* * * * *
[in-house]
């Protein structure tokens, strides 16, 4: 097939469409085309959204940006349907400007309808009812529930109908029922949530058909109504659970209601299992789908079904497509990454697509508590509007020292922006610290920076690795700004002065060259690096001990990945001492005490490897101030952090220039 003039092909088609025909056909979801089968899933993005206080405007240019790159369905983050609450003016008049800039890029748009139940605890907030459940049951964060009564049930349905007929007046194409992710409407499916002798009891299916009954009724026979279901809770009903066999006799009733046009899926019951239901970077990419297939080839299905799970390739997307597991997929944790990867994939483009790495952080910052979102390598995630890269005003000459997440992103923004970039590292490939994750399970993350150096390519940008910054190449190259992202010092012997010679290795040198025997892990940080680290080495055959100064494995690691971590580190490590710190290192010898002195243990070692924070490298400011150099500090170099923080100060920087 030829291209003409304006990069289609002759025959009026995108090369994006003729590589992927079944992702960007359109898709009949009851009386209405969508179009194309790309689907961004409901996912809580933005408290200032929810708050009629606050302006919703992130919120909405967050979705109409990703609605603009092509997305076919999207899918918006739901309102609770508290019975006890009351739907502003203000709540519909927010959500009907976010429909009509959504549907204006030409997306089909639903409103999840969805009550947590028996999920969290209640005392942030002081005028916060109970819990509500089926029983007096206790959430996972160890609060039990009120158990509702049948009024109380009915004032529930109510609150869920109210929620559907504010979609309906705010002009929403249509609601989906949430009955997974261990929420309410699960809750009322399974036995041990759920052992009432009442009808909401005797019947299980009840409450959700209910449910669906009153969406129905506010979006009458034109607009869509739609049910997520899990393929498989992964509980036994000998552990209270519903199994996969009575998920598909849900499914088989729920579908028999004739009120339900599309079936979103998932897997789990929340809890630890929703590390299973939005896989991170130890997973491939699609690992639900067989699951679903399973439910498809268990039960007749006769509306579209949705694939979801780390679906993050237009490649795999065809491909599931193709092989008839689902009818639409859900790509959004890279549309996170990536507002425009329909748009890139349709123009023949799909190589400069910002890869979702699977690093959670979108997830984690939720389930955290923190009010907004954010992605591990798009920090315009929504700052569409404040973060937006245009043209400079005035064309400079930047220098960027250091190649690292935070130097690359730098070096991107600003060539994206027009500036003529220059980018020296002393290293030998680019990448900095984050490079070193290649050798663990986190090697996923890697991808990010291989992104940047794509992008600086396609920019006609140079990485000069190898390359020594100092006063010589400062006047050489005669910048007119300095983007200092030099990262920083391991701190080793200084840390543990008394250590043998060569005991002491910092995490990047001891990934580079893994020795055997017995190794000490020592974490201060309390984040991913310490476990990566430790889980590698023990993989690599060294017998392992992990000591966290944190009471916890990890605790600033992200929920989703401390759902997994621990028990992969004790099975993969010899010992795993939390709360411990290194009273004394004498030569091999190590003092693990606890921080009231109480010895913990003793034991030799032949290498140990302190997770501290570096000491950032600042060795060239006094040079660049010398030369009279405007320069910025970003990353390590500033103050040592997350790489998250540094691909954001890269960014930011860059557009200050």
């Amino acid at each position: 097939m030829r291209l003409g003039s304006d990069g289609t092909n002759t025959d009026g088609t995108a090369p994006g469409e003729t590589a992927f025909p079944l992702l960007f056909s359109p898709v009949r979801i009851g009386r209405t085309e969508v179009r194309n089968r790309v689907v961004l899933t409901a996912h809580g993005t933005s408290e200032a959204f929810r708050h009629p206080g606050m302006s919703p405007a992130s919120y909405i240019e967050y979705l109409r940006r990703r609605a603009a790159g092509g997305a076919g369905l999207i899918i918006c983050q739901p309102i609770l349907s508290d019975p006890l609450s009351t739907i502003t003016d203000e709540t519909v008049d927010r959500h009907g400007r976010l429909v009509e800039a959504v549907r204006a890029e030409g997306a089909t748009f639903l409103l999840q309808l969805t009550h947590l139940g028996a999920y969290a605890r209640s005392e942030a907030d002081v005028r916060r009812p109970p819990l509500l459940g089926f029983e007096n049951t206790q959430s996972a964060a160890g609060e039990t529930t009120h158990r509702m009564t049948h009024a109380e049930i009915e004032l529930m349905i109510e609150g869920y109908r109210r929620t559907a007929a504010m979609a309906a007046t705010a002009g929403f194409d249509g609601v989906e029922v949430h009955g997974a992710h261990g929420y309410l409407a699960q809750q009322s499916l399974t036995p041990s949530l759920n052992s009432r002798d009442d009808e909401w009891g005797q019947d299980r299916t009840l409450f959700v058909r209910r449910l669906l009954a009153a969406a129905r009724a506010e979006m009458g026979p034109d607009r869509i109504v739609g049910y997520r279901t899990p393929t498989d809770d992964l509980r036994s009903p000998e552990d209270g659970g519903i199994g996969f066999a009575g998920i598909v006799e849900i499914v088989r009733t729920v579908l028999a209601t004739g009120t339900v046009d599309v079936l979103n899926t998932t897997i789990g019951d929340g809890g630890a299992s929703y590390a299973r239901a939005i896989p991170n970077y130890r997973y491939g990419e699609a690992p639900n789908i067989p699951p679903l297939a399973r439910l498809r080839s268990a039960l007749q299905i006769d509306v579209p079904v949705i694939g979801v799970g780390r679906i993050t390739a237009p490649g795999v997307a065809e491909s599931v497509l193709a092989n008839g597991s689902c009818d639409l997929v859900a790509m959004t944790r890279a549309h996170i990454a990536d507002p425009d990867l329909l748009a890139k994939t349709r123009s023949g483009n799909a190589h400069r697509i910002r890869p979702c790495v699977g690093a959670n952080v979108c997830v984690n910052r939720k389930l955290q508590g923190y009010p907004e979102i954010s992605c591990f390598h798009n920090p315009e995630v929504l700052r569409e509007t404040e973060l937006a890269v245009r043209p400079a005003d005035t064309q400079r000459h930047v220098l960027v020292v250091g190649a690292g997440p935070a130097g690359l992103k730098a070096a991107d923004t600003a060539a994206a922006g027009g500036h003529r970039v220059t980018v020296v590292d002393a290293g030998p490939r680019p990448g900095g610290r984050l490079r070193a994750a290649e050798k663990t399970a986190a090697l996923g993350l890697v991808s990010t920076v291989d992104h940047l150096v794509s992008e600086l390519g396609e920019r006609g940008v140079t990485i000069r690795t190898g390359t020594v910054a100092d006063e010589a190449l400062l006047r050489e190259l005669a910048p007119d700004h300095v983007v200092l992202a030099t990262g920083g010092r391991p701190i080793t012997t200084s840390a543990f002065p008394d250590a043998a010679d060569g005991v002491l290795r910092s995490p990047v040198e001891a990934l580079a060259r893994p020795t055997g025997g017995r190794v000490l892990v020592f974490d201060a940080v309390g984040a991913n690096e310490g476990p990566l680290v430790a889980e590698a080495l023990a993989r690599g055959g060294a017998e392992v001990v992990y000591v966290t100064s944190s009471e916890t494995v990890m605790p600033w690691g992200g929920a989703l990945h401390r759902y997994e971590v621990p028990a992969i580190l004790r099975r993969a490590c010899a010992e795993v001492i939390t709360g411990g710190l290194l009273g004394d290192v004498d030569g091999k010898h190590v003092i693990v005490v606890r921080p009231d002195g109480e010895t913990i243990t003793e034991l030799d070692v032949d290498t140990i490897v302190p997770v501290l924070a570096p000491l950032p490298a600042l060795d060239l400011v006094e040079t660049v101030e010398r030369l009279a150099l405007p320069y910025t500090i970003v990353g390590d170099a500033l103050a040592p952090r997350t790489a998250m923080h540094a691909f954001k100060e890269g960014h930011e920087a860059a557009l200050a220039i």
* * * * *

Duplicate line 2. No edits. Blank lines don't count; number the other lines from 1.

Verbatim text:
């Protein structure tokens, strides 16, 4: 097939469409085309959204940006349907400007309808009812529930109908029922949530058909109504659970209601299992789908079904497509990454697509508590509007020292922006610290920076690795700004002065060259690096001990990945001492005490490897101030952090220039 003039092909088609025909056909979801089968899933993005206080405007240019790159369905983050609450003016008049800039890029748009139940605890907030459940049951964060009564049930349905007929007046194409992710409407499916002798009891299916009954009724026979279901809770009903066999006799009733046009899926019951239901970077990419297939080839299905799970390739997307597991997929944790990867994939483009790495952080910052979102390598995630890269005003000459997440992103923004970039590292490939994750399970993350150096390519940008910054190449190259992202010092012997010679290795040198025997892990940080680290080495055959100064494995690691971590580190490590710190290192010898002195243990070692924070490298400011150099500090170099923080100060920087 030829291209003409304006990069289609002759025959009026995108090369994006003729590589992927079944992702960007359109898709009949009851009386209405969508179009194309790309689907961004409901996912809580933005408290200032929810708050009629606050302006919703992130919120909405967050979705109409990703609605603009092509997305076919999207899918918006739901309102609770508290019975006890009351739907502003203000709540519909927010959500009907976010429909009509959504549907204006030409997306089909639903409103999840969805009550947590028996999920969290209640005392942030002081005028916060109970819990509500089926029983007096206790959430996972160890609060039990009120158990509702049948009024109380009915004032529930109510609150869920109210929620559907504010979609309906705010002009929403249509609601989906949430009955997974261990929420309410699960809750009322399974036995041990759920052992009432009442009808909401005797019947299980009840409450959700209910449910669906009153969406129905506010979006009458034109607009869509739609049910997520899990393929498989992964509980036994000998552990209270519903199994996969009575998920598909849900499914088989729920579908028999004739009120339900599309079936979103998932897997789990929340809890630890929703590390299973939005896989991170130890997973491939699609690992639900067989699951679903399973439910498809268990039960007749006769509306579209949705694939979801780390679906993050237009490649795999065809491909599931193709092989008839689902009818639409859900790509959004890279549309996170990536507002425009329909748009890139349709123009023949799909190589400069910002890869979702699977690093959670979108997830984690939720389930955290923190009010907004954010992605591990798009920090315009929504700052569409404040973060937006245009043209400079005035064309400079930047220098960027250091190649690292935070130097690359730098070096991107600003060539994206027009500036003529220059980018020296002393290293030998680019990448900095984050490079070193290649050798663990986190090697996923890697991808990010291989992104940047794509992008600086396609920019006609140079990485000069190898390359020594100092006063010589400062006047050489005669910048007119300095983007200092030099990262920083391991701190080793200084840390543990008394250590043998060569005991002491910092995490990047001891990934580079893994020795055997017995190794000490020592974490201060309390984040991913310490476990990566430790889980590698023990993989690599060294017998392992992990000591966290944190009471916890990890605790600033992200929920989703401390759902997994621990028990992969004790099975993969010899010992795993939390709360411990290194009273004394004498030569091999190590003092693990606890921080009231109480010895913990003793034991030799032949290498140990302190997770501290570096000491950032600042060795060239006094040079660049010398030369009279405007320069910025970003990353390590500033103050040592997350790489998250540094691909954001890269960014930011860059557009200050």